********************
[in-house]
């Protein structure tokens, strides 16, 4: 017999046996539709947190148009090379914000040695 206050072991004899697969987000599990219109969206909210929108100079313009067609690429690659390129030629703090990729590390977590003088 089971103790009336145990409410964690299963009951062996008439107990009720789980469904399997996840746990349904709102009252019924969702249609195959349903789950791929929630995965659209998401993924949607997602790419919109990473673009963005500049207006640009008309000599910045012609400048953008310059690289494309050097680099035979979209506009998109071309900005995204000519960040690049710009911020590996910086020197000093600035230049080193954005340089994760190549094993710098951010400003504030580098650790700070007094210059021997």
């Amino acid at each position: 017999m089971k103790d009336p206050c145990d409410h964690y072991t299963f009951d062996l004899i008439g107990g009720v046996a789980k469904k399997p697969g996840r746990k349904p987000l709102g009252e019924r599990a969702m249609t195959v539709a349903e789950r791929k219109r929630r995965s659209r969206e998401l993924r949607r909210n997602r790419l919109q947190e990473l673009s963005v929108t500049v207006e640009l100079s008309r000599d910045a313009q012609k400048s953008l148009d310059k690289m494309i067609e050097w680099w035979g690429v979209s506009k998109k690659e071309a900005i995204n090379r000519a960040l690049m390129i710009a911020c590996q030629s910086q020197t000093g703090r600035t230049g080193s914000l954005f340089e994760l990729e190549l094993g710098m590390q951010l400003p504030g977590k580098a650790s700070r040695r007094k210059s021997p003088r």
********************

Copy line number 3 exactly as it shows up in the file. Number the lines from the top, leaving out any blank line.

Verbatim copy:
């Amino acid at each position: 017999m089971k103790d009336p206050c145990d409410h964690y072991t299963f009951d062996l004899i008439g107990g009720v046996a789980k469904k399997p697969g996840r746990k349904p987000l709102g009252e019924r599990a969702m249609t195959v539709a349903e789950r791929k219109r929630r995965s659209r969206e998401l993924r949607r909210n997602r790419l919109q947190e990473l673009s963005v929108t500049v207006e640009l100079s008309r000599d910045a313009q012609k400048s953008l148009d310059k690289m494309i067609e050097w680099w035979g690429v979209s506009k998109k690659e071309a900005i995204n090379r000519a960040l690049m390129i710009a911020c590996q030629s910086q020197t000093g703090r600035t230049g080193s914000l954005f340089e994760l990729e190549l094993g710098m590390q951010l400003p504030g977590k580098a650790s700070r040695r007094k210059s021997p003088r």